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Life Outcomes

Purpose: As you progress in career development and advance toward graduation you may become much more focused on where your life experience is taking you. Some students become overly-focused on the need to know every step to reach generalized life goals without understanding the process and associated outcomes of those goals. This activity is designed to help alleviate some of that stress related to traditional goals.

As a result of this activity you will be able to:

  • Articulate life outcomes in terms of the impact of attaining goals.
  • Define areas of importance for outcomes in your life.
  • Discuss the difference between an outcome and a goal.
  • Alleviate some of the stress that comes from a goal-driven perspective.


  1. Identify factors that are important to you in life. Create statements that describe how your career will interact with these factors. Some examples of statements:

    • I want to be “comfortable” financially.
    • I want to have significant personal relationships.
    • I want to travel extensively.
    • I want to have opportunities to advance my talent, hobby or recreational activities.
    • I want to continue learning.
    • I want to be happy.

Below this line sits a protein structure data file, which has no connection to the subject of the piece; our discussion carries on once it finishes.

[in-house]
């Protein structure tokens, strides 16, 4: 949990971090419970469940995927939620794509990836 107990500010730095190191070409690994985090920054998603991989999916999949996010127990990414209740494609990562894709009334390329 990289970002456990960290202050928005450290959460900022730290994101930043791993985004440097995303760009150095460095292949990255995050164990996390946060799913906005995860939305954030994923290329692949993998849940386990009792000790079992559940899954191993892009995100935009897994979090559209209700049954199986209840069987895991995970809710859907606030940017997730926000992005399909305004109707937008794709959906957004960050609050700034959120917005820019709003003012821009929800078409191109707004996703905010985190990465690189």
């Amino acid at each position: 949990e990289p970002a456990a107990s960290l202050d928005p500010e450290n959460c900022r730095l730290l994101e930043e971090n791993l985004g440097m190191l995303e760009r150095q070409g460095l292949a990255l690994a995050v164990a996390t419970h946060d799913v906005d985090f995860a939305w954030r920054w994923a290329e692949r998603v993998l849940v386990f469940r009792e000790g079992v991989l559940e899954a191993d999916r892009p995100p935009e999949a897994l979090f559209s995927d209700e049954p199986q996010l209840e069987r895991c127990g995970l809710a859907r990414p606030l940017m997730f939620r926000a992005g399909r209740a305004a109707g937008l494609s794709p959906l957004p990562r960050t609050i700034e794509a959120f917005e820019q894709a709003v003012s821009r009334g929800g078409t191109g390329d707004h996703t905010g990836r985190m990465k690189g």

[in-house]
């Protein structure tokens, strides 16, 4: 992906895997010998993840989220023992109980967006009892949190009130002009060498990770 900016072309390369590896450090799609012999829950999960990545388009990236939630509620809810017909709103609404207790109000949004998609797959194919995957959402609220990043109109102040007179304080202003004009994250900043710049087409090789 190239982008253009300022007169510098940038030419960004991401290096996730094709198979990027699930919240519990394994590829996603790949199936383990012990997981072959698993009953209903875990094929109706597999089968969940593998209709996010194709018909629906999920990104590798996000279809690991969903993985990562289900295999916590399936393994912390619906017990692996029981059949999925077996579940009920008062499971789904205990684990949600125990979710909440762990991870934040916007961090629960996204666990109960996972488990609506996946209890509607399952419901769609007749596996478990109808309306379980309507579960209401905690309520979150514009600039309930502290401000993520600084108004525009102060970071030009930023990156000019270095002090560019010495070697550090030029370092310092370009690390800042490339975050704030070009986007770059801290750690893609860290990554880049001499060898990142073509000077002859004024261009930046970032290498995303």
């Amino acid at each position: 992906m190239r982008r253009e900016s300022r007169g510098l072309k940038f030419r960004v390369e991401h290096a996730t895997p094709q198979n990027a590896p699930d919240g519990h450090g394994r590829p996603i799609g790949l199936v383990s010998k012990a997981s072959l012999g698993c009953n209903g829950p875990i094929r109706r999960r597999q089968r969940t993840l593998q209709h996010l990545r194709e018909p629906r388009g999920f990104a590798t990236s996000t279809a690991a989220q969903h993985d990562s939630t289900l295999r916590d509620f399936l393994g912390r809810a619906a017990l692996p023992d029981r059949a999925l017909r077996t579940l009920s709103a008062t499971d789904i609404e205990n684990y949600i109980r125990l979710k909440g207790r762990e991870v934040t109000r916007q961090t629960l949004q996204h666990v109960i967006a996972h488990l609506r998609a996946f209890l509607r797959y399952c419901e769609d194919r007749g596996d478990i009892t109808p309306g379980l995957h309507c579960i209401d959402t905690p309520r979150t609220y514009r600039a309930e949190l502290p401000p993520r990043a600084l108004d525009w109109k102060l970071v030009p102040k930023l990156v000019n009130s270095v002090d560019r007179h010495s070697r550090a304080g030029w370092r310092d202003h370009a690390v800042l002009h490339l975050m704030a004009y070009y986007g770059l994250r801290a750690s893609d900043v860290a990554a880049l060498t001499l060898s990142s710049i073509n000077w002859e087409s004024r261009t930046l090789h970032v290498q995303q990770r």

2. Choose a significant “life goal” or desire from your list.
  3. Use this statement to explore what attaining the goal may mean for your life and how you may alter and change your desired outcomes over time.

    1. Elaborate on the statement providing more detail about what life will be like when you acheive it.
    2. Describe why this goal and the resulting conditions are important to you.
    3. Write about what you are doing now to attain your desired outcomes and future conditions.
    4. Explain how your goals may change over time as you gain more experience and find new opportunities.


I want to be “comfortable” financially.

  • What does comfortable mean?
  • Why is this important? (I want to be able to give my children tuition)
  • What salary do you feel you will need (today’s level)?
  • What are you willing to do to get there?
  • Outline how your current plan serves or does not serve the goal.
  • Write outcome statements that offer you direction and measureable results. (savings goals, pursuit of alternative incomes, and long-term financial planning could be additional outcomes).